Jessie Bakens

Thomas de Graaff


January 2020



We estimate the heterogeneous impact of the scale, composition and consumer good effect of ethnic diversity on individuals’ job and residential location. Using an extensive pooled micro panel data set in which homeowners in the Netherlands are identified in both the housing and labor market, we can derive the combined effect of ethnic diversity in both markets. We test a model that integrates the utility and production function such that the location of work and residence is determined simultaneously by taking into account observed and unobserved heterogeneous individual behavior on both markets. We find that the scale of ethnic diversity, that is the share of immigrants, at the city level is mostly positively related to both wages and house prices. This is mainly through a positive productivity effect of immigrants, which results in negative implicit prices for housing (although small) in a city with a higher scale of ethnic diversity for the majority of the individuals in our data. The scale of ethnic diversity is only positively related to utility for a small group of homeowners, while the composition (diversity among immigrants) and the consumer good-effect (ethnic diversity of restaurants) of ethnic diversity show overall no significant effect on both markets nor significant implicit prices. Moreover, we find that the majority of Dutch homeowners do not sort themselves out over municipalities by their preferences for ethnic diversity.


The main contribution of our article to the literature is 3-fold. First, our approach overcomes the methodological issues inherent in most research on this topic that depends heavily on the specific subsample chosen or are focused on the ‘average’ effect. The latter issue is concerned with the fact that it is either assumed that all individuals benefit equally from ethnic diversity or that specific homogeneous groups of individuals are sampled to control for possible variation in the impacts (see, e.g. Florida, 2002; Ottaviano and Peri, 2005, 2006; Dalmazzo and de Blasio, 2011). The usual approach to account for possible heterogeneity in the effects is to use individual fixed effects. This approach controls for (un)observed individual characteristics that might determine differences in utility and preferences. However, it is precisely these (un)observed heterogeneous individual characteristics that play an important role in explaining the individual differences in wages and utility (Bakens et al., 2013). Thus, disregarding individual variation in characteristics by focusing on the average effects of ethnic diversity on wages and utility very likely provides a misguided view of the effects of ethnic diversity on specific population groups. By using a finite mixture model, no pre- determined samples of individuals need to be made, but effects can be estimated over different groups within the model. Although there is related research in which Ozgen and de Graaff (2013) and Nathan (2016) apply finite mixture models to analyze the effect of (ethnic) diversity on productivity and innovation, and Kemeny and Cooke (2018) analyze the effect of ethnic diversity on productivity along wage quartiles, we are not aware of other research that explores heterogeneous effects of population diversity on individual utility.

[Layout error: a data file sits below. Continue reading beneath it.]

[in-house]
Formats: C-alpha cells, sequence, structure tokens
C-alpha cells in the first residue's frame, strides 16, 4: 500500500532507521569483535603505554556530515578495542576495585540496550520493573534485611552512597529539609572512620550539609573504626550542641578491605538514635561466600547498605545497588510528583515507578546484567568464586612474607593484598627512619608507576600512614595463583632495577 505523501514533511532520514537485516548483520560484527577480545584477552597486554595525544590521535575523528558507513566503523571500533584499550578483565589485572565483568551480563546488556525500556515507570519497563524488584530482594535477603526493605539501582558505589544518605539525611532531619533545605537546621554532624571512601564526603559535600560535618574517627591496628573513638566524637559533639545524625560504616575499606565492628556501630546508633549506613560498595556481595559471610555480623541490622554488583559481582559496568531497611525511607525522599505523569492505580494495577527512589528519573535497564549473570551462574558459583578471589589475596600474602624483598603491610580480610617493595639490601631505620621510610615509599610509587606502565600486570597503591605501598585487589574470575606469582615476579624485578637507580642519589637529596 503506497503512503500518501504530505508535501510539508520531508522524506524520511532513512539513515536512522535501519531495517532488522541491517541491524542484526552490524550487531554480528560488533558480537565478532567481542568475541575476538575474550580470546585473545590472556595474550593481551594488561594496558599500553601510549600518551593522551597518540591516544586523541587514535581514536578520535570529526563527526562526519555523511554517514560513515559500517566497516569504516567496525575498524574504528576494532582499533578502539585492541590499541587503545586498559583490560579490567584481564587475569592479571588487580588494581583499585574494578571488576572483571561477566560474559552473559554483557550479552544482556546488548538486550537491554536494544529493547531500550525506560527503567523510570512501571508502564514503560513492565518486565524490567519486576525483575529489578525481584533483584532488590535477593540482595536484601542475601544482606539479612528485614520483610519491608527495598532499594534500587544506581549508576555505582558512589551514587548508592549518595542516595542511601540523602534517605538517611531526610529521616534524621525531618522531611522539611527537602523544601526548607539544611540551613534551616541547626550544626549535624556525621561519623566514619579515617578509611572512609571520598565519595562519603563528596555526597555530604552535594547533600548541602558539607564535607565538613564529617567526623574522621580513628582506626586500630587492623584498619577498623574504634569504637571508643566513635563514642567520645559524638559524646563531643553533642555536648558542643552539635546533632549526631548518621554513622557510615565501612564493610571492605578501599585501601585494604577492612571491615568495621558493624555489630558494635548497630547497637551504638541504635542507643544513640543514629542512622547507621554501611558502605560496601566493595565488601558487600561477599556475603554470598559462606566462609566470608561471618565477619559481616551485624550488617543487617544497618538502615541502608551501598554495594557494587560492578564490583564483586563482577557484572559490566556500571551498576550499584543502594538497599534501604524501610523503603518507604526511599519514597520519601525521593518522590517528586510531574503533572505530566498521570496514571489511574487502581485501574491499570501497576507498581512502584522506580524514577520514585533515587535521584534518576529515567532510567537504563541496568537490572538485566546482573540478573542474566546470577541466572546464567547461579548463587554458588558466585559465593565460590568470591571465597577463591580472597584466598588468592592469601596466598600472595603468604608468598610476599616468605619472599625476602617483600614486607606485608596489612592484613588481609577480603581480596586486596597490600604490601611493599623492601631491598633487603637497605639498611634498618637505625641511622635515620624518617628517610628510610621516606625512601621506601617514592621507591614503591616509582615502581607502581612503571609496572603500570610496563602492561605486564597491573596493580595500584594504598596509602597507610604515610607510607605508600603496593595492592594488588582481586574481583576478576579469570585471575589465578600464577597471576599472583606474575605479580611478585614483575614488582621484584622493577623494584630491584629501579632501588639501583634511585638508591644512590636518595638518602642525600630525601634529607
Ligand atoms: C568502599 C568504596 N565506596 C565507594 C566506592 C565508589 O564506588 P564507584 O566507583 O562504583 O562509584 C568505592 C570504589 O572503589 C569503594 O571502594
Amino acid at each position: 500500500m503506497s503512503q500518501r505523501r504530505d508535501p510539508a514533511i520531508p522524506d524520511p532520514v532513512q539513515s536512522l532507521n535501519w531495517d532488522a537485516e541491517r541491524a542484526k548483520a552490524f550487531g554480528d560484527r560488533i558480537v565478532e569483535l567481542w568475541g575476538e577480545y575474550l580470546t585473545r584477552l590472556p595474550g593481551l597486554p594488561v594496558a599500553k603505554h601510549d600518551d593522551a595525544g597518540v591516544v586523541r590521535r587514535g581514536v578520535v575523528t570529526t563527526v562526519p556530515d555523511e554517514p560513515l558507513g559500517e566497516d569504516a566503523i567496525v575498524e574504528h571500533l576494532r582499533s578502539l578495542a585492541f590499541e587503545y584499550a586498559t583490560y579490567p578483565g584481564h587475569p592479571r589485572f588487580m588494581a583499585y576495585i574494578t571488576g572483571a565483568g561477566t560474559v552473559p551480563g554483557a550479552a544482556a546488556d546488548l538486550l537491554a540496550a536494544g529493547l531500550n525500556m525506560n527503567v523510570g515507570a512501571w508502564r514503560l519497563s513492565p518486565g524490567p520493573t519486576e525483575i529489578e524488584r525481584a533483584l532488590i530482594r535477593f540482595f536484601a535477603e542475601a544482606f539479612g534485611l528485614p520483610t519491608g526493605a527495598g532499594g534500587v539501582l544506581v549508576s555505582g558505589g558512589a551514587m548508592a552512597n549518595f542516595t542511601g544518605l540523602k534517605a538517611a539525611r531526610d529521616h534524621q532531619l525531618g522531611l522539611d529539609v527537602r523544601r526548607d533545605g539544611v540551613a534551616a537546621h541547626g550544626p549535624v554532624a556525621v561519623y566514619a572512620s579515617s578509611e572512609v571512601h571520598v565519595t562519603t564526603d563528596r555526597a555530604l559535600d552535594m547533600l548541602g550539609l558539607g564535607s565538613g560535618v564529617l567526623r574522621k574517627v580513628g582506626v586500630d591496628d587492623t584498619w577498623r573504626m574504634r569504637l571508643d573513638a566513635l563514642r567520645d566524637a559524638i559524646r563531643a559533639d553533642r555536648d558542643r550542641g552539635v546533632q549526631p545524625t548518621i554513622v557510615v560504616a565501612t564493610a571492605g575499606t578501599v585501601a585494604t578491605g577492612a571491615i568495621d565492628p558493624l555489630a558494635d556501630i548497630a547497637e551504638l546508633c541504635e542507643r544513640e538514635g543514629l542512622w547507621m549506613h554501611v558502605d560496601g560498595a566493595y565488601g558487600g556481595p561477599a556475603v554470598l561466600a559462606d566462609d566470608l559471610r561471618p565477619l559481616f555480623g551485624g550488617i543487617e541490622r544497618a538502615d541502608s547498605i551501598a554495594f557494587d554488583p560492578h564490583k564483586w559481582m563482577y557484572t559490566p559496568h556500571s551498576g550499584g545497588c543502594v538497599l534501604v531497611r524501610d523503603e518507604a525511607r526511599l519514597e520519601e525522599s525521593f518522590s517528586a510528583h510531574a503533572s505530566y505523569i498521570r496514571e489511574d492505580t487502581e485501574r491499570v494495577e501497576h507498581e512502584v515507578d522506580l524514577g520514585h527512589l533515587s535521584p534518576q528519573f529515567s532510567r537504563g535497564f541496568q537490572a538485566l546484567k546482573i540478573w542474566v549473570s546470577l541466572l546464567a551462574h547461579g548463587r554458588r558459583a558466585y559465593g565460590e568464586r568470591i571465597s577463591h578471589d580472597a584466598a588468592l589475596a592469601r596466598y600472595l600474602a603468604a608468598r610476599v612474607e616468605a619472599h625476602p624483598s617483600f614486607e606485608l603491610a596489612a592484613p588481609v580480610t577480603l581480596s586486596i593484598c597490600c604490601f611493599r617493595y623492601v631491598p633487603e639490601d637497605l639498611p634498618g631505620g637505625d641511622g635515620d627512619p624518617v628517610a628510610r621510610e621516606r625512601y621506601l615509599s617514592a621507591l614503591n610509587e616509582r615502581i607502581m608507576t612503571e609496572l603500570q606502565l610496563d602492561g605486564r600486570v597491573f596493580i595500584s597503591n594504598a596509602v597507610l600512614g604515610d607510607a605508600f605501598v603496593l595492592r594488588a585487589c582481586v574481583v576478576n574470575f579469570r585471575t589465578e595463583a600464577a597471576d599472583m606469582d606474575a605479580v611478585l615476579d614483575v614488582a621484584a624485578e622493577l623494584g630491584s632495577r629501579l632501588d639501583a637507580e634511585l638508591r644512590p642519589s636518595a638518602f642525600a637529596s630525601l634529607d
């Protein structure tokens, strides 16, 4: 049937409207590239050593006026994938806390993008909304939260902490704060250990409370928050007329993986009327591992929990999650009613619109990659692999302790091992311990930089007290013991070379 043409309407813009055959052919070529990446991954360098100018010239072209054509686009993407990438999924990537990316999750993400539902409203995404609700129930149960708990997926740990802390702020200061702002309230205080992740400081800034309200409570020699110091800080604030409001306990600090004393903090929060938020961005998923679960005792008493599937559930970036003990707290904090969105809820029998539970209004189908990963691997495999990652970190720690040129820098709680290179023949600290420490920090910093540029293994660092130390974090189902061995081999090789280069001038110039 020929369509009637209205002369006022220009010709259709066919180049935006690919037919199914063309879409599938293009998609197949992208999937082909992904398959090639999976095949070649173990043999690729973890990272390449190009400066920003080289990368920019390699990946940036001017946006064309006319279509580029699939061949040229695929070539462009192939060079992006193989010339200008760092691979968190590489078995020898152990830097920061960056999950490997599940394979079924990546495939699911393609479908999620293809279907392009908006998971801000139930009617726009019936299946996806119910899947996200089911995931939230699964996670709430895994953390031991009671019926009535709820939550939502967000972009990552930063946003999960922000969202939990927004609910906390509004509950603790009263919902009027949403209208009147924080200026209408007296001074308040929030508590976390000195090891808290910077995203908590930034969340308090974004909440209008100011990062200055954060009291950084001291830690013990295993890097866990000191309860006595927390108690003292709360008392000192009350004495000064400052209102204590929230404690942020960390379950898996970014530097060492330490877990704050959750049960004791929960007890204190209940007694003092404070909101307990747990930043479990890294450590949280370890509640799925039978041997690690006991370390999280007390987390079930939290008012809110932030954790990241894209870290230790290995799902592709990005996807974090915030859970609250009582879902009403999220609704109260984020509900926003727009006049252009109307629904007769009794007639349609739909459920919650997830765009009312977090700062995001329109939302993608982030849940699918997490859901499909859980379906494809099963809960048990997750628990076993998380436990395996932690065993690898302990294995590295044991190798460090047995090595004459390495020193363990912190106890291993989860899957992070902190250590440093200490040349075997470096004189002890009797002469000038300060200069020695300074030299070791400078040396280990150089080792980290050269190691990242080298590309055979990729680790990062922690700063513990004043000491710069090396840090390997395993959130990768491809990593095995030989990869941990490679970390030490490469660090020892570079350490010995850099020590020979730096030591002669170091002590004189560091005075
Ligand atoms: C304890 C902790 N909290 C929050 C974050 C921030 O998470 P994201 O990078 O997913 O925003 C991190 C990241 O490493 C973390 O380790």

Figure 1: Distribution of income over (ethnic) amenity quartiles at the city level.
Figure 2: Distribution of house prices (per square meter) over (ethnic) amenity quartiles at the city level.

Secondly, by using a theoretical framework based upon Roback (1982, 1988), we show that failing to account for unobserved heterogeneity simultaneously in both labor and housing markets results in biased estimates of the impacts of diversity on wages and utility. Our empirical analysis indeed shows that estimating wage and housing prices separately yield different results when compared with our simultaneous estimation.

Finally, we employ an extensive micro dataset consisting of a pooled cross-section of administrative income and housing data between 1998 and 2008 in the Netherlands. This data focus on homeowners in the labor and the housing market. The micro-data allow a simultaneous estimation of an individual’s correlated choice of location of living and work and we explicitly allow individuals to work and live in different cities. Relaxing the assumption that the amenity endowment in the area of work is equal to that of the area of residence accommodates the empirical setting in many countries, especially in the Netherlands, where half of the workers do not live in the same municipality in which they work. Because we use a pooled cross-section instead of panel data, this article is focused more on estimating possible heterogeneity in correlations for different individuals than on causal effects.


  title={Valuation of ethnic diversity: Heterogeneous effects in an integrated labor and housing market},
  author={Bakens, Jessie and De Graaff, Thomas},
  journal={Journal of Economic Geography},
  publisher={Oxford University Press}